source: Ophthalmic Plastic and Reconstructive Surgery
To present an update on the efficacy and safety of immunosuppressive therapy for thyroid eye disease (TED) and to offer a general recommendation for management of TED, in light of these reports.
Data were retrieved from a literature search on PubMed, using the following words: thyroid eye disease, immunosuppressant, corticosteroid, methotrexate, azathioprine, cyclosporine, cyclophosphamide, rituximab, etanercept, adalimumab, tocilizumab, teprotumumab, adverse effects, side effects, and complications.
Corticosteroids continue to be the primary medical therapy for TED. Recent research has offered insight into potential differences between oral corticosteroid and intravenous corticosteroid treatment regimens in terms of efficacy and side-effect profiles, which proved more favorable for the latter. The use of some traditional immunosuppressive agents, such as methotrexate and mycophenolate, seems suitable as steroid-sparing medications. In recent years, many scientific reports demonstrated the effectiveness of biologic immunosuppressive agents in the management of TED. Etanercept, adalimumab, and tocilizumab have been shown to be effective in reduction of the inflammatory signs with the possible added advantage of preventing relapse of the disease. Teprotumumab may control the disease activity, and it seems to be very effective in preventing disease progression. Infliximab might be useful in severe TED resistant to steroids and orbital decompression.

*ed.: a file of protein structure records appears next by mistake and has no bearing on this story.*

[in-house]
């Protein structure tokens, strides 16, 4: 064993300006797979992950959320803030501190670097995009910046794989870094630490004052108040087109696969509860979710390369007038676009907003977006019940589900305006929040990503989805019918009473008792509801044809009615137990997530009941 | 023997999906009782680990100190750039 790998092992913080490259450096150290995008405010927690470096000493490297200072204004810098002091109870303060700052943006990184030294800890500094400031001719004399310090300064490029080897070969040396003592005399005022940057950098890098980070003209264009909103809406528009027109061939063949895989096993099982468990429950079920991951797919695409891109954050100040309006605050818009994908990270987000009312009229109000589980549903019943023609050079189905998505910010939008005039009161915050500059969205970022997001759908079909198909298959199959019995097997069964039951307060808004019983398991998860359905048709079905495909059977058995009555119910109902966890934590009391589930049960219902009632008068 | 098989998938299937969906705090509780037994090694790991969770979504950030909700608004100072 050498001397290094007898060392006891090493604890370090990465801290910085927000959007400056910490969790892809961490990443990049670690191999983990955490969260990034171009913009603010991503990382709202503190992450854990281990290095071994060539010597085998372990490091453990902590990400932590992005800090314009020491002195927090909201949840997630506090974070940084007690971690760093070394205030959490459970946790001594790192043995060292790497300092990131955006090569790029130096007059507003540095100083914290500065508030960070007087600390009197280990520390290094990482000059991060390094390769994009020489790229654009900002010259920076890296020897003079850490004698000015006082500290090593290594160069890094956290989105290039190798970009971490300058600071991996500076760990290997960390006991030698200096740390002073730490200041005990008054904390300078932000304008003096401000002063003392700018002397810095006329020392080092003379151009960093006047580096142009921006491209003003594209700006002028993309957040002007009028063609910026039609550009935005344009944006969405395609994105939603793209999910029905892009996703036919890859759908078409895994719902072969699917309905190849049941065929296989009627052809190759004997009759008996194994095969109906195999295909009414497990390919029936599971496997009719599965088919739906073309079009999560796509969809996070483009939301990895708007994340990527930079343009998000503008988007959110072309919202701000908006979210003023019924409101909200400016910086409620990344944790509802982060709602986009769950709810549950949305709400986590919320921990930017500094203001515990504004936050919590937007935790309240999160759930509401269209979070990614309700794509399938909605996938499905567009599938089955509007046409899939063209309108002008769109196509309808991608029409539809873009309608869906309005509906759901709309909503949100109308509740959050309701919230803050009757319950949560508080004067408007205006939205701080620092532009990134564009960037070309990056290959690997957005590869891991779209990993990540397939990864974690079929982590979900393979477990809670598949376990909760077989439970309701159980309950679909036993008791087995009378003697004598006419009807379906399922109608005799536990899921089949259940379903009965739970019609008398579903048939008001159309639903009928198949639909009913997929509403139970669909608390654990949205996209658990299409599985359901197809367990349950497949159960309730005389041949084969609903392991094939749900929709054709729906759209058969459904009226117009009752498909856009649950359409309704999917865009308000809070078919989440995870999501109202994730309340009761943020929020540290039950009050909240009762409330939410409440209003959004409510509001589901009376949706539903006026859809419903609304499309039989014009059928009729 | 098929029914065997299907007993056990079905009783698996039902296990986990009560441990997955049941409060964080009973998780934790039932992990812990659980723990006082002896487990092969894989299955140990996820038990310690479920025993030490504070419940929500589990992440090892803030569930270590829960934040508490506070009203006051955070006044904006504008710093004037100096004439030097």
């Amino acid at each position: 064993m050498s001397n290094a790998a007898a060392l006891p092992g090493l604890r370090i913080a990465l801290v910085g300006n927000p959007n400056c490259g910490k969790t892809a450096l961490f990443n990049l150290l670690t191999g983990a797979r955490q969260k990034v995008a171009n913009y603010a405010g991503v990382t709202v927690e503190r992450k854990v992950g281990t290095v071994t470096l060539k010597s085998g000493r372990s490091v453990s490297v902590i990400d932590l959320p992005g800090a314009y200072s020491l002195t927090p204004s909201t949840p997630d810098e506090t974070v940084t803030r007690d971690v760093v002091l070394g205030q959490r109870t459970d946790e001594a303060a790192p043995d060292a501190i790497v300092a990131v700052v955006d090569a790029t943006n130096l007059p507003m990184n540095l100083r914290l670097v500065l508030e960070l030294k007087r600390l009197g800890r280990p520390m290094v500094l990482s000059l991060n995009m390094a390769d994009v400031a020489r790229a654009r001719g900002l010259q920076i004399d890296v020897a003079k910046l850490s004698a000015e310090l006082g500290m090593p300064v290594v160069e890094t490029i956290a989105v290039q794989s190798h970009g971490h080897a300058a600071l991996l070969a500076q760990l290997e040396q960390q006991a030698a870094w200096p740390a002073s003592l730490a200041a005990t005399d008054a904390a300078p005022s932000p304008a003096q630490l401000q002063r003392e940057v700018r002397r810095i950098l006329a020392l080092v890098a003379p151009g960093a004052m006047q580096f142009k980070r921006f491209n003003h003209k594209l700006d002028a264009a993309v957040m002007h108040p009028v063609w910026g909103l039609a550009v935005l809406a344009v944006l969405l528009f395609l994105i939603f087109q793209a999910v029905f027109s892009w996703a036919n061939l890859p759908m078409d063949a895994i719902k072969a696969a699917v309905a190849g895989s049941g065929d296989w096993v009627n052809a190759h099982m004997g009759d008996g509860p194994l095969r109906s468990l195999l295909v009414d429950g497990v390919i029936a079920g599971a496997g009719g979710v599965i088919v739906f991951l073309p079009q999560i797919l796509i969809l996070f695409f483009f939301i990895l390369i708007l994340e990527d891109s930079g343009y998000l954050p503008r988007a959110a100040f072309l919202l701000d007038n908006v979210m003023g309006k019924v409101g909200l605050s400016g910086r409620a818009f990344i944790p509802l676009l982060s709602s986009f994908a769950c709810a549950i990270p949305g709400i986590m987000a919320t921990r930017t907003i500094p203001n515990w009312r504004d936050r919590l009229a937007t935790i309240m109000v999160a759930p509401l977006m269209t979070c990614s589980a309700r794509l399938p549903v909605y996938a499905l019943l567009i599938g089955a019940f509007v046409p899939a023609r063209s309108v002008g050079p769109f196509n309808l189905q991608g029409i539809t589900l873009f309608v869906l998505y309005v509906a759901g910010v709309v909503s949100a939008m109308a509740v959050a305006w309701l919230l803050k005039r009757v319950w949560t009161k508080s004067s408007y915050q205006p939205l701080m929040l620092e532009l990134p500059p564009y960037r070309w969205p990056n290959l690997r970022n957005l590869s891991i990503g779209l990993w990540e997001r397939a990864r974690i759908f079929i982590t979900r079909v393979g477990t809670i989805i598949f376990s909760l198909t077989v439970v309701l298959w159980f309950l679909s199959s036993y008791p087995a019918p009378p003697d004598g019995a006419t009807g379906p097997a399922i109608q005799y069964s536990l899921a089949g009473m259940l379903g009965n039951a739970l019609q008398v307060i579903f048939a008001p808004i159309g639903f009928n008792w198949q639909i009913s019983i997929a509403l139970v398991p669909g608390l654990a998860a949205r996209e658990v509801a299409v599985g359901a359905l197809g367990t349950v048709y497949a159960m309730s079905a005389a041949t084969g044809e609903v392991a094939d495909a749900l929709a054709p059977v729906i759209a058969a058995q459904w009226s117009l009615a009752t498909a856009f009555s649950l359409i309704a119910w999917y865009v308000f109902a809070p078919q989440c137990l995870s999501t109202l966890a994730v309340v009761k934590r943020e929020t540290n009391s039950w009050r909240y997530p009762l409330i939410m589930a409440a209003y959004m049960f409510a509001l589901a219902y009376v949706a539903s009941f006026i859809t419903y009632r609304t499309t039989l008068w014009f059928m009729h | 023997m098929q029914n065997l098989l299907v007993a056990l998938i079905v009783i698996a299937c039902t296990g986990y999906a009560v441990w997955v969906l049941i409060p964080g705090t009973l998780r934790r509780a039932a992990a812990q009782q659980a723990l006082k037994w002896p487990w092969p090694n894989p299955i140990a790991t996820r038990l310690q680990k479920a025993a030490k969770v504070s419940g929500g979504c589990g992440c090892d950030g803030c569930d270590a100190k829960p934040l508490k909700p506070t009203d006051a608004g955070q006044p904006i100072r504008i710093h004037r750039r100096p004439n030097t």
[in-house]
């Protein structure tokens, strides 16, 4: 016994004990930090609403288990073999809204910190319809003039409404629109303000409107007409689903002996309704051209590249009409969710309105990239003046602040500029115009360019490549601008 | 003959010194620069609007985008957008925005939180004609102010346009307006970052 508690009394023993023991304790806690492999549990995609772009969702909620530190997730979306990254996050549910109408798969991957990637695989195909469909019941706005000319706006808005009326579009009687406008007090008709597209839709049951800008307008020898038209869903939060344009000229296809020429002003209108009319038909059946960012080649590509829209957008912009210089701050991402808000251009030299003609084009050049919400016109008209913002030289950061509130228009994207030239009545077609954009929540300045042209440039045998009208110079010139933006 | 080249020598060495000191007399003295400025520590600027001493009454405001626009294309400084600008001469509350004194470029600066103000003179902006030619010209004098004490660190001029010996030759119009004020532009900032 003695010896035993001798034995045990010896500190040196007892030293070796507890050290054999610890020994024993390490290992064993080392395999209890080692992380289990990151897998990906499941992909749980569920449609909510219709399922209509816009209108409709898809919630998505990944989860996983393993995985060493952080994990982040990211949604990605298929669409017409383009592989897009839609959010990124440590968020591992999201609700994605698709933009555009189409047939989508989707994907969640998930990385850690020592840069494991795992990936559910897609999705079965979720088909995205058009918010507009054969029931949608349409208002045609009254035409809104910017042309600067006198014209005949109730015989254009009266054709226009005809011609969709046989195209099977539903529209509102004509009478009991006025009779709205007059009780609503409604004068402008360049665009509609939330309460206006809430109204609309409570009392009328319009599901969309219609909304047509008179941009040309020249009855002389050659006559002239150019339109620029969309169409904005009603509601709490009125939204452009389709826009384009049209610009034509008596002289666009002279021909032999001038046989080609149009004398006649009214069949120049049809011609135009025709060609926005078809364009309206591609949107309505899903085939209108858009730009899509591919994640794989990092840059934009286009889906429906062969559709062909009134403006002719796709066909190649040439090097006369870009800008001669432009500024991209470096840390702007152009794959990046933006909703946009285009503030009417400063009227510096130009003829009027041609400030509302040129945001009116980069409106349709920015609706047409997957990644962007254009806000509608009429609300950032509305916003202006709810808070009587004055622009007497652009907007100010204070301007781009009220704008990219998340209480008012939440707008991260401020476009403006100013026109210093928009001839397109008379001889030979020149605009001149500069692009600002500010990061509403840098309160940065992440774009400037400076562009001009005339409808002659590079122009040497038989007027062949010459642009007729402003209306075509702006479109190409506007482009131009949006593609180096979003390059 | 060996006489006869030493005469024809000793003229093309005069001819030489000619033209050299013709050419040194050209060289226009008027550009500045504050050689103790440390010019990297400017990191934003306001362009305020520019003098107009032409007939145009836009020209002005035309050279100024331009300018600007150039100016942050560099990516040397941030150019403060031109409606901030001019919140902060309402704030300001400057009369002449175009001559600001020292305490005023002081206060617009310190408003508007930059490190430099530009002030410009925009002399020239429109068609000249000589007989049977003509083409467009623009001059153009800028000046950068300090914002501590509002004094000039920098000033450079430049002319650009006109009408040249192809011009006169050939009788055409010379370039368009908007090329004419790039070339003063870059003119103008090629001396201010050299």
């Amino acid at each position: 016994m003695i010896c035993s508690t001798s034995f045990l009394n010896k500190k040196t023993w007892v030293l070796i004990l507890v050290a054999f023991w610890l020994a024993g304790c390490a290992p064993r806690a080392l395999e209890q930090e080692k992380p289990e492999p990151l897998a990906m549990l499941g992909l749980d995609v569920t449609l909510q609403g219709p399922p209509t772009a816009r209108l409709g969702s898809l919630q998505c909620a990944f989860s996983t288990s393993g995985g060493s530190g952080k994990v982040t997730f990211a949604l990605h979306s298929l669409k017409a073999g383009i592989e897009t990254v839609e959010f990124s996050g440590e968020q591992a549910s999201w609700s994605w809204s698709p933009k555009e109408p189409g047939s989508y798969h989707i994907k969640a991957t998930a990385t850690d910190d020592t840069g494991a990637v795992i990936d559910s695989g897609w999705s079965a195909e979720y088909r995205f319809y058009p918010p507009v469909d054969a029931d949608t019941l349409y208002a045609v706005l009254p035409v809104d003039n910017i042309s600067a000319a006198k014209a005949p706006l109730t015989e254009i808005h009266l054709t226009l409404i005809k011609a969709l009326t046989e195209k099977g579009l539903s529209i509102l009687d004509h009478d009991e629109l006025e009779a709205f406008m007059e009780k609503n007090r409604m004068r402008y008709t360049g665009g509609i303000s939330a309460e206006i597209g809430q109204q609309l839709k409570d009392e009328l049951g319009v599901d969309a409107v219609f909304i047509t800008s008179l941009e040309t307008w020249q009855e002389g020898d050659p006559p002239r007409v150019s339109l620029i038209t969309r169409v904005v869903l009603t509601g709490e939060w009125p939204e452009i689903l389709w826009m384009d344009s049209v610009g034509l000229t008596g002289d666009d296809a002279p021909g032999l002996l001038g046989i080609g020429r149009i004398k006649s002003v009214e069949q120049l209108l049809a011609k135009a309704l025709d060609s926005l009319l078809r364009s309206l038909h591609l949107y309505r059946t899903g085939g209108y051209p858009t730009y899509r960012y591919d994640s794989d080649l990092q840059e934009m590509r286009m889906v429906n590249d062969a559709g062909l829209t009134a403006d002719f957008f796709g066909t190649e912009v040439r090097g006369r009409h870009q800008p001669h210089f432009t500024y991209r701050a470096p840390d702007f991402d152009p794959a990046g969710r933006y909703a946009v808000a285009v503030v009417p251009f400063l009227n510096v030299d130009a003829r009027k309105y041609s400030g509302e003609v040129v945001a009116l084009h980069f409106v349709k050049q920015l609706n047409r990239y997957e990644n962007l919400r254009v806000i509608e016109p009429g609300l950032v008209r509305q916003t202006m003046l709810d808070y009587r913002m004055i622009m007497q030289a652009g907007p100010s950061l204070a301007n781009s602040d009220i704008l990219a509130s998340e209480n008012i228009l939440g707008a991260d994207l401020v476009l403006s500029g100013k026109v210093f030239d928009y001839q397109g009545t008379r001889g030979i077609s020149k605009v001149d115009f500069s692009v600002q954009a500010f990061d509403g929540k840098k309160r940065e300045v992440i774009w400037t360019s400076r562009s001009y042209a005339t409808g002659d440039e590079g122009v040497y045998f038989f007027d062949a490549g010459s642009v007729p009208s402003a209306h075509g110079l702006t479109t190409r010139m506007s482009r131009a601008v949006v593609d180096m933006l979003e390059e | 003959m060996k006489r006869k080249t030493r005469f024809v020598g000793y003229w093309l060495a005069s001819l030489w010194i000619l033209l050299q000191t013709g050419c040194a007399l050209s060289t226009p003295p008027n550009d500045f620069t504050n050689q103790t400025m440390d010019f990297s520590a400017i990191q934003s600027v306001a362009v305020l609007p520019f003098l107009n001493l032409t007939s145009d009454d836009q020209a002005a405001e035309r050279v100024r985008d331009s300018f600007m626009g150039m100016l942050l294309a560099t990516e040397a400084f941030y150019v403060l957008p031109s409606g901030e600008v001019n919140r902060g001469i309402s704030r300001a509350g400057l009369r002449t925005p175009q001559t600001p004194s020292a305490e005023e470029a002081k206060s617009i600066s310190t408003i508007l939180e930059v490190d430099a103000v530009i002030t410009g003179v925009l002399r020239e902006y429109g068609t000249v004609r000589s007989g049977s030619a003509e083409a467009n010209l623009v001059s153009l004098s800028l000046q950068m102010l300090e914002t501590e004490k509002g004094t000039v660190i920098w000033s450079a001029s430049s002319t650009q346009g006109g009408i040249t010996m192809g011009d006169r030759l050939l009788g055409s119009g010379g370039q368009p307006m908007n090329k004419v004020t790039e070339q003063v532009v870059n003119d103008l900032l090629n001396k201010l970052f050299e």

Steroid therapy remains the first-line therapy for moderate/severe and severe vision-threatening TED. The biological agents may provide a deep and long-standing block of inflammatory activity in TED, with the hope to lower the risk of recurrences and to reduce the need of surgical intervention in moderate-to-severe disease. Indeed, the actual incidence of adverse effects is not yet well assessed because of the paucity of studies. Therefore, their use should be limited to those cases that really need an alternative therapy to steroids, handled by expert physician in this field.
University of Naples Federico II, Italy